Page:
So why isn’t the power play working? That’s what was the point of this trade was, but could this come down to the coaching staff shooting themselves in the foot?
In a Twitter conversation yesterday, the ability to limit shot attempts against while on the penalty kill came up. It’s been known that the Rangers have an elite penalty killing unit. They’ve always been in the top-ten in the league in killing penalties, but much of that was attributed to having Henrik Lundqvist in net. Lundqvist is certainly an All World goalie, but he’s not the only penalty killer out there.
To best evaluate individual success –independent of the goaltender– is to evaluate shot attempts against while the player is on the ice in these situations. It’s not perfect, but it is certainly a helper to evaluate. Looking at last year’s numbers (FA/60), the Rangers have had some elite talent on the penalty kill, especially at forward.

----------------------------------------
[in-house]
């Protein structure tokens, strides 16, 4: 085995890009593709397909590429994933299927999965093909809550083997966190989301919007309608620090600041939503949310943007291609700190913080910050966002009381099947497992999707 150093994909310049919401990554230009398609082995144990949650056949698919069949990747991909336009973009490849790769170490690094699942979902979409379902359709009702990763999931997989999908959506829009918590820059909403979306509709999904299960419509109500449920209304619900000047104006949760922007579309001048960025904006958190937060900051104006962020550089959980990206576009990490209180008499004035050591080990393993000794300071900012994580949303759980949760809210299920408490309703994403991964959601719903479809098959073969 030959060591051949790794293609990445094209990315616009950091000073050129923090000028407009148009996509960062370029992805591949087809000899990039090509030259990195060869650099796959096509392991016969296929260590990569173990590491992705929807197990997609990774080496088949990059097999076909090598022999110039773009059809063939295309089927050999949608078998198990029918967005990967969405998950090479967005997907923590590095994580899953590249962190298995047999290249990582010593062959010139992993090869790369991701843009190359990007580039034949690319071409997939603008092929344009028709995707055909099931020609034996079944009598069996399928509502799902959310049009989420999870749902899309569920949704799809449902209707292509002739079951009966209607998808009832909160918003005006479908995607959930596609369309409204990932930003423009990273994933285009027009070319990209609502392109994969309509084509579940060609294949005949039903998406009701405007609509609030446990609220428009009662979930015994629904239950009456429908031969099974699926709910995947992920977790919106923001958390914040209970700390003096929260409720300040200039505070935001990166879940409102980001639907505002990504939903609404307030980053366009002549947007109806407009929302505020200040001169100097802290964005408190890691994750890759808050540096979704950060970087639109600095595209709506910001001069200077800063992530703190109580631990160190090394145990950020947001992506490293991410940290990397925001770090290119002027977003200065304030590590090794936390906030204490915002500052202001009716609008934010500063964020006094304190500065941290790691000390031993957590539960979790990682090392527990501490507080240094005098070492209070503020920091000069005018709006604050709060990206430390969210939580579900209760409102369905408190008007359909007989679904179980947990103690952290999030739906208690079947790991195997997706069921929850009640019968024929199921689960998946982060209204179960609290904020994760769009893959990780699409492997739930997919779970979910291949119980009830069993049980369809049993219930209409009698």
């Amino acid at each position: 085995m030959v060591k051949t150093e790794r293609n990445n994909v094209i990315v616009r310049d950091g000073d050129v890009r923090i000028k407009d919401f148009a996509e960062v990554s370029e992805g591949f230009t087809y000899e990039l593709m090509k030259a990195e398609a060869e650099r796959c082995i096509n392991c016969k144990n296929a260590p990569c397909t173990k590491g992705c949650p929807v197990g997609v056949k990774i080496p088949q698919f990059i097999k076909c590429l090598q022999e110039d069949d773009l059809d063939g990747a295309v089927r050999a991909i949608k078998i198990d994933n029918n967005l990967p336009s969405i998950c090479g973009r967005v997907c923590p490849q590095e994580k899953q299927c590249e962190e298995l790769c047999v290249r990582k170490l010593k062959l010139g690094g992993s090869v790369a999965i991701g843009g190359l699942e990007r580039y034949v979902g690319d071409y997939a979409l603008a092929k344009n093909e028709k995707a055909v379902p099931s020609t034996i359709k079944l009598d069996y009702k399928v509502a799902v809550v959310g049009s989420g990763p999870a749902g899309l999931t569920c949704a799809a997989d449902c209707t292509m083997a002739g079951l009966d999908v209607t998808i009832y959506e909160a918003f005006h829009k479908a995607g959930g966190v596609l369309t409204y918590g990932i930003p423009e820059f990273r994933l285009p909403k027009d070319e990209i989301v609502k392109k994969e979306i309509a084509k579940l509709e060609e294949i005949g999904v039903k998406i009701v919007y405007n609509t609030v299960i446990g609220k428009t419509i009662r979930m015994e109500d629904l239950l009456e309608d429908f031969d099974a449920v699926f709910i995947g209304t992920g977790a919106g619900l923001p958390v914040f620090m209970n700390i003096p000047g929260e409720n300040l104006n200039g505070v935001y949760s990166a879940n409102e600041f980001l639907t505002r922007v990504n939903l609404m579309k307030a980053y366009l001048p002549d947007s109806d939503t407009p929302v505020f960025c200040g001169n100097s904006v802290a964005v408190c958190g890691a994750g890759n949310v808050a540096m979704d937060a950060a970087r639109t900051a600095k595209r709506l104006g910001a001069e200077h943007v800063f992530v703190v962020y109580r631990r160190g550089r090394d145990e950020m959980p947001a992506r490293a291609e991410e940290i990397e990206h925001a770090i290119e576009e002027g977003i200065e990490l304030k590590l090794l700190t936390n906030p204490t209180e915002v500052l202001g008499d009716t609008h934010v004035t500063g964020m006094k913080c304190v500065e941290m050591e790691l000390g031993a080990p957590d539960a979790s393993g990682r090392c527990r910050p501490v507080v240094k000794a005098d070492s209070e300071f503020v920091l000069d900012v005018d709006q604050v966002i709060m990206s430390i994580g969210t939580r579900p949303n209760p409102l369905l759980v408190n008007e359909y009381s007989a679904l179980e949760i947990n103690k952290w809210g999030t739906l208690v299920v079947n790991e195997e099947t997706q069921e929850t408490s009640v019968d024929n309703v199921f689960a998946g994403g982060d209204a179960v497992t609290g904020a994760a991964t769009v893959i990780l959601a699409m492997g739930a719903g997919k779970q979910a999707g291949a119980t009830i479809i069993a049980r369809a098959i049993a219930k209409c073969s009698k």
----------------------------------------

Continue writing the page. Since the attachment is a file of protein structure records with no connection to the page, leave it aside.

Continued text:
As the New York Rangers powerplay continues to struggle, one area that has become a glaring issue is the lack of right-handed shots, specifically those that can be used on the powerplay. Last week I looked at the 1-3-1 powerplay the Rangers use, and how Dan Boyle’s presence as the QB has kept penalty killers honest.
The main purposes of the 1-3-1 is to create multiple passing lanes for easy shots on net. This is accomplished by having shooters at the circles on their off-wings. The problem is that the Rangers have just two right-handed shots that can play on the powerplay: Boyle and Derek Stepan. Outside of that, their only righties are Lee Stempniak, Dan Girardi, Kevin Klein, and Jesper Fast. Girardi is not the answer on the powerplay, as outlined by Kevin Power of Blueshirt Banter. Klein has a rocket of a shot, but that’s all he has for that spot. Fast is unknown to be honest, and Stempniak has exactly zero powerplay points.